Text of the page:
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Best Practice for CV Design and Layout

The first thing to consider is the aesthetic quality of your CV and opinions are often divided on this one. Some say you should always keep to a traditional non-experimental style using the standard Times New Roman font and you should not include any graphics or designs that will distract the employer from the core information.

Alternatively however it is always good to have a theme or style that catches the reader’s eye especially if the job you are applying for is in computer design, marketing or another creative field. A good overall guide would be to try and be conservatively creative.

In essence the first factor to get right is the typing of your CV this has to be picture perfect. If you want to add a few quirky touches then people sometimes use a different font for typing their name to make it stand out. Consider using Copperplate or Mistral if you want to add this effect.

The next thing to do is write out a rough plan for the layout of your CV. You will need to divide it up into different sections but because the overall length is restricted to no more than two pages you cannot afford to start a new page for every separate topic. So using a line in between your educational details and your work experience will clearly show that you are moving onto a new topic.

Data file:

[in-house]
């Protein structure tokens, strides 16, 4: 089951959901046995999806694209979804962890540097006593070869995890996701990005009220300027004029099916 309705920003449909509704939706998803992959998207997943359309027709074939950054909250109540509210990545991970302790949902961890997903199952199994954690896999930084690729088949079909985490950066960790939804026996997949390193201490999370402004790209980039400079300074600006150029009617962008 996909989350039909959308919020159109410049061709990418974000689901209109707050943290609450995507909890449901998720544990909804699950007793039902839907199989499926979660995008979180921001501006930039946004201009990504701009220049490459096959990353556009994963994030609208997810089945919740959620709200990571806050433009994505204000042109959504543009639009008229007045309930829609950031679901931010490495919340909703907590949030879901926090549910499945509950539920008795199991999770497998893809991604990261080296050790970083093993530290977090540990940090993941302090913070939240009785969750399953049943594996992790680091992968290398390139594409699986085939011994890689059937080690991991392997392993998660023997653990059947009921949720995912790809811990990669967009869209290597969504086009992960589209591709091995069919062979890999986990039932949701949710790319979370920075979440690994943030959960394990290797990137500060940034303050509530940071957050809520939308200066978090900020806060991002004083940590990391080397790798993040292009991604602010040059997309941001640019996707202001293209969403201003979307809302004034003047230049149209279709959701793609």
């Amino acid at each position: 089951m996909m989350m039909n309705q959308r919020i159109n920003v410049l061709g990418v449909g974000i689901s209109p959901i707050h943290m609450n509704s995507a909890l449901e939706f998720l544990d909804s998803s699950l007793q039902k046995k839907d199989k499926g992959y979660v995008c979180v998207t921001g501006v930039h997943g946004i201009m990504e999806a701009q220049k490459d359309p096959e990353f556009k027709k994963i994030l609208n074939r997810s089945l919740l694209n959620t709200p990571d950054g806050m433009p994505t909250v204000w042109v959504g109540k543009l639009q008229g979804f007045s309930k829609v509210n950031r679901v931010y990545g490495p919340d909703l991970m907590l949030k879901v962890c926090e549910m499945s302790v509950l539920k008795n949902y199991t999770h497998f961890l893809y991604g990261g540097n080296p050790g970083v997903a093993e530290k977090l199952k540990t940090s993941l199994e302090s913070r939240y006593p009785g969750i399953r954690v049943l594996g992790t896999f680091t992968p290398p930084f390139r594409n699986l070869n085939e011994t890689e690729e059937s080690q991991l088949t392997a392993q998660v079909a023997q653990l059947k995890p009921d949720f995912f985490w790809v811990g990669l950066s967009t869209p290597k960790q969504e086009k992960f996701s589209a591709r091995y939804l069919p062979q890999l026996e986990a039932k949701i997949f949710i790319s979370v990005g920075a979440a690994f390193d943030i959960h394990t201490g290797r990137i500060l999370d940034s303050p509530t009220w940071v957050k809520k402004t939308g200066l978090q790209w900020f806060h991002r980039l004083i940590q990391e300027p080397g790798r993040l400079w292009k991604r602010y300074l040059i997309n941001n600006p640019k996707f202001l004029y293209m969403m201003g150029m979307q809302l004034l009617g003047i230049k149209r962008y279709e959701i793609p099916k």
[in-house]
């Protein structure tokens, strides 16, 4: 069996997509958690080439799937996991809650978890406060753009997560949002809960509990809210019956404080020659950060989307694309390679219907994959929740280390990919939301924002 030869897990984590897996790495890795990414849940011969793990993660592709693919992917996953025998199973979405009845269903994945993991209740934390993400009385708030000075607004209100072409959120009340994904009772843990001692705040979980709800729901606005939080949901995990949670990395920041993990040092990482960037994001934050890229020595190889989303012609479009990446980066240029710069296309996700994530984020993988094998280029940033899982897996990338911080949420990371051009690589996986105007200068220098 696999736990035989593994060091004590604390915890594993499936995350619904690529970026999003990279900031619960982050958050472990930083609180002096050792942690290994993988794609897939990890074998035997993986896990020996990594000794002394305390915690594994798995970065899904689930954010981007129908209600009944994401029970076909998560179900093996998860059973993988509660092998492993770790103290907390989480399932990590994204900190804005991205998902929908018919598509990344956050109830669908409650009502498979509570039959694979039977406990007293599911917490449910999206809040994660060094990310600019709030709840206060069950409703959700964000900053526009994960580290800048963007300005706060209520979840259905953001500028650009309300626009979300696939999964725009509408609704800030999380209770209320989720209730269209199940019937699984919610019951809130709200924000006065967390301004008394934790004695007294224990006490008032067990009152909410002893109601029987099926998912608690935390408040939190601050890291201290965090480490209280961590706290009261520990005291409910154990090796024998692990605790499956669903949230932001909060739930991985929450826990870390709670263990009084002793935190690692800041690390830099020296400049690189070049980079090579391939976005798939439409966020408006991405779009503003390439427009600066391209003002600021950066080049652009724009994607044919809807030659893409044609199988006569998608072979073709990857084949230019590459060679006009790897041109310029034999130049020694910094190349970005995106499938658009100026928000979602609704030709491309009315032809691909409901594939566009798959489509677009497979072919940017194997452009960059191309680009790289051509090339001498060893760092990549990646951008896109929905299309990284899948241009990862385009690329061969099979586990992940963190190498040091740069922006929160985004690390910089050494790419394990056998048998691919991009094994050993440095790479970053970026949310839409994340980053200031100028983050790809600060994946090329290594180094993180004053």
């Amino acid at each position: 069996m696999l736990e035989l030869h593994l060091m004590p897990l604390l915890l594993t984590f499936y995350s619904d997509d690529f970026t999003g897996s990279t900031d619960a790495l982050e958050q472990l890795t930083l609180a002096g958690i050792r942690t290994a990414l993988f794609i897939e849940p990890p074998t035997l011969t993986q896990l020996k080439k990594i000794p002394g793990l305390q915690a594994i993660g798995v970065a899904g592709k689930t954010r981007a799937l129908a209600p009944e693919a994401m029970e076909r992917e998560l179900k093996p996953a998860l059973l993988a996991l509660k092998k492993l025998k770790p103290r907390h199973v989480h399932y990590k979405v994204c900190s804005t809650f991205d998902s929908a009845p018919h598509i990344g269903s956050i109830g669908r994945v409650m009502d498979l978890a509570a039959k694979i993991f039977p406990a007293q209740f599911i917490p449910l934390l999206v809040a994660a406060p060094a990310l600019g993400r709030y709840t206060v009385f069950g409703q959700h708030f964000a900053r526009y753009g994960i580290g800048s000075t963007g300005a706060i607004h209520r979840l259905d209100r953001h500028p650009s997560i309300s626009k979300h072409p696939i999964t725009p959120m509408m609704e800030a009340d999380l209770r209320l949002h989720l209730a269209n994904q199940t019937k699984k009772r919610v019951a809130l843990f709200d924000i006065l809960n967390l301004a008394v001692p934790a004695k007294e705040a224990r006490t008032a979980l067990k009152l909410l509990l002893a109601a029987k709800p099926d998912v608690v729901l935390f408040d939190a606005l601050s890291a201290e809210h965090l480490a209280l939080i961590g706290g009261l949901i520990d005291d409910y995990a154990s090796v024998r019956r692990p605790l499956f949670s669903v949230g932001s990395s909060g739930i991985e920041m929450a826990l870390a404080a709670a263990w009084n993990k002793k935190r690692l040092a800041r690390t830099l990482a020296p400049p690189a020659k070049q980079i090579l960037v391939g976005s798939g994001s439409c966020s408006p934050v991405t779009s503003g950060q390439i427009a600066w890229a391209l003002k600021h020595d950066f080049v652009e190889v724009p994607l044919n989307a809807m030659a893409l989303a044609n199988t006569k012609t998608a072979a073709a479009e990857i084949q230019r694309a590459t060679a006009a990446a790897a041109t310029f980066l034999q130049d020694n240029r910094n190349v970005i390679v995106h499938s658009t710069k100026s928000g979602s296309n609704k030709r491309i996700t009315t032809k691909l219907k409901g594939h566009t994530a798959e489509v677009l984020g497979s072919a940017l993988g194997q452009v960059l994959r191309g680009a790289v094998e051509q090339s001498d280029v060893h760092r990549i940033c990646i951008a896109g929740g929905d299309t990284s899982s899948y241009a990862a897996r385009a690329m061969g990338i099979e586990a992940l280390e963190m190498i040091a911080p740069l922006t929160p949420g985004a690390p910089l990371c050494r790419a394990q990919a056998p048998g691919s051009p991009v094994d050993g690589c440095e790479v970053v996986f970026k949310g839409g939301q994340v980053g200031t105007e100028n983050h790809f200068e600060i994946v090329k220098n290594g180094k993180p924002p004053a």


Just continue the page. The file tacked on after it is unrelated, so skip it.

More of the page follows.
For each section heading you can use bold and contrasting text to differentiate it as a heading. For example, use Tunga Bold for the headings and Times New Roman Regular for the ensuing text. Try to stick to a standard font that is available on every computer to avoid a situation where an emailed CV may print off differently on another computer that doesn’t have your chosen Font and this will alter the entire look and layout of your CV.

Don’t make the mistake of putting too much information on a page which makes the page look crowded or squeezing all the information in by making the Font size too small to be easily read. You will have to be very meticulous about what information to include in as few words as possible.

Also your CV should have a start, a middle and an end so you need to keep to the same structure and theme throughout, do not change your Font or Text size at any stage except for headings, do not have a different lay-out on the second page. In essence make your CV appear effortlessly professional and a document that was designed by someone who is efficient and very capable.